In a breakout session on the opening day of the fifth World Government Summit (WGS 2017), Morinosuke Kawaguchi, Japanese futurist and innovation expert, addressed the notion of humanization – a widely accepted concept in Japanese culture.
In his talk entitled ‘Japanimation, Japanimism and Japanese society’, he also discussed the attitude to sports in Japan and how other cultures could benefit from it.
He said: “Sumo wrestling in Japan has a unique feature – the small guy can win against the big guy, the skill is greater than the talent. No victory poses or facial expressions are allowed, wrestlers are forbidden to show emotion. What is important is how they have won – the winning technique.”
Furthermore, Kawaguchi spoke about the importance of Japanese heroes in animation, who shout the name of their final weapon at the end of their story, reiterating the importance of how the character won and how beautifully he won, not who won.
Emphasizing how the Japanese show their appreciation for material things, he said: “Cherish products as partners. Take good care of them to ensure they live longer. Humanization is not immature. It’s another path to sustainability.”
He added: “In Japan, we hold memorial services for everything. Even KFC organizes an annual service for chickens. There are also dedicated memorial services for broken dolls before they are sent to heaven as well as services for tools such as needles that are placed in tofu to experience softness before going to heaven.”
Trains are honored with a ‘final run ceremony’ before they retire, where commuters come to say their last goodbyes and thank the train for its hard work.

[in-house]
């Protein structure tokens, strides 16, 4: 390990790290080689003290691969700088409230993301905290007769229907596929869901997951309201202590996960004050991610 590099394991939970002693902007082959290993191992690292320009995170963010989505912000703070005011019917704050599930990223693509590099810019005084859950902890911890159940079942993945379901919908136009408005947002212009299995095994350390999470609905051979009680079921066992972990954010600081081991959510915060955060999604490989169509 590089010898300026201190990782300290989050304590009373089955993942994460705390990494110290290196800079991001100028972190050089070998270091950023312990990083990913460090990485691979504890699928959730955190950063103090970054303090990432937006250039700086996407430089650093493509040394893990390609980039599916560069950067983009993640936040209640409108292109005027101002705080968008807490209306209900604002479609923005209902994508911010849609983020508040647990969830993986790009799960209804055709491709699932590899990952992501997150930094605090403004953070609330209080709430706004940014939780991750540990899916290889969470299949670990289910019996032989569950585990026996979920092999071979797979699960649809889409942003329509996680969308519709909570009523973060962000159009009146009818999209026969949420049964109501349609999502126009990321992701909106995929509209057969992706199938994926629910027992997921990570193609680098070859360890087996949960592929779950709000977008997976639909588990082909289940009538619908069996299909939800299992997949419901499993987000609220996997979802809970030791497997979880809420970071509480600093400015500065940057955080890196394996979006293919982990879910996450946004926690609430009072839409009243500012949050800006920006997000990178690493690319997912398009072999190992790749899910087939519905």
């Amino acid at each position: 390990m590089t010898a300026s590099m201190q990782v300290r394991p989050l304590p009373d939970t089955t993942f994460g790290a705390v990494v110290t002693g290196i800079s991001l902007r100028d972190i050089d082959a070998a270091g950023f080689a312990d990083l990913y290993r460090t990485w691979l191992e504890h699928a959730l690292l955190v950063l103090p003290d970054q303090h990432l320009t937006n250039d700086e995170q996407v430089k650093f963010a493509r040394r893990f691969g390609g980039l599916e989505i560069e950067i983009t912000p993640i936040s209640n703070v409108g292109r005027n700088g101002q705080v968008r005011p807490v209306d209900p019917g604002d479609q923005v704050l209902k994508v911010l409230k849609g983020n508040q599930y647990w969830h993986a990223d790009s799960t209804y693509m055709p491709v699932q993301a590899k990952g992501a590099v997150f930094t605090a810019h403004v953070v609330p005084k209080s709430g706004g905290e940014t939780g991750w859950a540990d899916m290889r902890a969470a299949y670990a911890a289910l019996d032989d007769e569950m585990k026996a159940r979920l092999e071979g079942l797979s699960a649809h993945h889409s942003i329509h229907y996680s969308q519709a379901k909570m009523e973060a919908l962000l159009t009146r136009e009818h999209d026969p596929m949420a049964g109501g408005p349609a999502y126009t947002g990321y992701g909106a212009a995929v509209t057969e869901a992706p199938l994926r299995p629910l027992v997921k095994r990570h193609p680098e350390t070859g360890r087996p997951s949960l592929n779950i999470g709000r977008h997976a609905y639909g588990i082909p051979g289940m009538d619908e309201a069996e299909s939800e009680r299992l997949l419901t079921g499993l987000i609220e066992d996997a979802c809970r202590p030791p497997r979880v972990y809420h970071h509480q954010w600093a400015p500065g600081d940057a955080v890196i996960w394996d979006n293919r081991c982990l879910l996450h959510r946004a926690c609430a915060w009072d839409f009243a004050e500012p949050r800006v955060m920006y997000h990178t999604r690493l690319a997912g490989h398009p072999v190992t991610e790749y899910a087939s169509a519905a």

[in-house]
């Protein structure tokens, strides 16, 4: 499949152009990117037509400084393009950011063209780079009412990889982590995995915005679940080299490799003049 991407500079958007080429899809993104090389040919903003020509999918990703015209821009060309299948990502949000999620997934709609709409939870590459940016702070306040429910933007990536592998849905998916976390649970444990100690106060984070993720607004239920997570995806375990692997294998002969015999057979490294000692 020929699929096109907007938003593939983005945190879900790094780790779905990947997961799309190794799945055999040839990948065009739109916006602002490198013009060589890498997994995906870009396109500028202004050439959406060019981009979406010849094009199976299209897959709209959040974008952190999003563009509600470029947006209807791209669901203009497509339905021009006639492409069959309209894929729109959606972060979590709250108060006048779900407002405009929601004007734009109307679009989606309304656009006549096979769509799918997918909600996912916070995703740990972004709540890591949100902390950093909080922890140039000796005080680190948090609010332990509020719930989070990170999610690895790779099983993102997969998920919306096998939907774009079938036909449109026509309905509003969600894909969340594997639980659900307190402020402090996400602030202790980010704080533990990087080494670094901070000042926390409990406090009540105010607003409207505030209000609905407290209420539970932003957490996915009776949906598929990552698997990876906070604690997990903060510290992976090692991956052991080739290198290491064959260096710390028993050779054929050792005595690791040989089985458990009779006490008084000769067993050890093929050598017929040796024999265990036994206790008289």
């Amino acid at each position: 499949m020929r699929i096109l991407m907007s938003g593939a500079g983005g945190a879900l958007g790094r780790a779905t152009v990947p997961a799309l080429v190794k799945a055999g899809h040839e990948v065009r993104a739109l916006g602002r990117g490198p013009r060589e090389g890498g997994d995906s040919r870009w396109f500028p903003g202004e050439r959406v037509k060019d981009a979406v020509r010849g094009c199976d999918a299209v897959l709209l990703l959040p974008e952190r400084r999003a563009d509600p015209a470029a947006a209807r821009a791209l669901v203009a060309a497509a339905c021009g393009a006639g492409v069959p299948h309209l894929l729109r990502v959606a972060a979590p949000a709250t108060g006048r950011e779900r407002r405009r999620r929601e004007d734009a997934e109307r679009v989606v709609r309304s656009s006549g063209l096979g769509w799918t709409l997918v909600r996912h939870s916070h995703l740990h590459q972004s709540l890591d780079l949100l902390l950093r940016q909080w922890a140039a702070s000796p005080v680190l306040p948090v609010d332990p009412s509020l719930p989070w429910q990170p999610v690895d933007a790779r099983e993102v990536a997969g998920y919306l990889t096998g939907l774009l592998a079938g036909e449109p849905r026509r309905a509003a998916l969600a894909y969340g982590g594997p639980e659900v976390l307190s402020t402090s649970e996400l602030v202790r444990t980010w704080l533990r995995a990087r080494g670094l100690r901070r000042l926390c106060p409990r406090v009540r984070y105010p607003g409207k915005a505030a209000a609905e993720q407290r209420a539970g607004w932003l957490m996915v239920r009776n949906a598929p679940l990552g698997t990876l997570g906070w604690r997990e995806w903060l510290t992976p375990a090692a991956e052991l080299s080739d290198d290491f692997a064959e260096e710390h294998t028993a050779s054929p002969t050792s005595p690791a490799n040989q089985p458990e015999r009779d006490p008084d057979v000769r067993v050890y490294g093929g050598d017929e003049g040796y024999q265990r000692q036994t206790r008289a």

Kawaguchi added that there are many ‘street heroes’ who are important in Japanese culture and well-known across the country. Uncle Bow is a famous character who warns of the dangers at construction sites, but, even more importantly, he apologizes for any inconvenience. Other characters apologize for inconveniences during cleaning or at the ATM.
According to Kawaguchi, this practice that teaches people to be nice to their neighbors, not to be selfish and not to be afraid to apologize is common in Japanese culture. He believes this approach is far more effective than ‘scary’ signposts seen around the world that alert the public to potential danger.
Kawaguchi is a renowned strategy expert in management of technology (MOT), intellectual property management, and technology and innovation management (TIM) in various industries, such as telecommunications, electronics and the automotive industry. He is the founder of Morinoske Company Ltd., a Tokyo-based management and design consultancy.
The World Government Summit (WGS) 2017 has drawn the participation of more than 4,000 personalities from 139 countries around the world, reflecting the leading stature of the summit on regional and international levels and the high interest from governments, global organizations, private and public sector entities, decision makers, entrepreneurs, academics and university students as well as scientists and innovators. WGS 2017 features 150 speakers across 114 sessions that highlight the world’s most pressing challenges and showcase best practices and cutting-edge solutions to deal with them.
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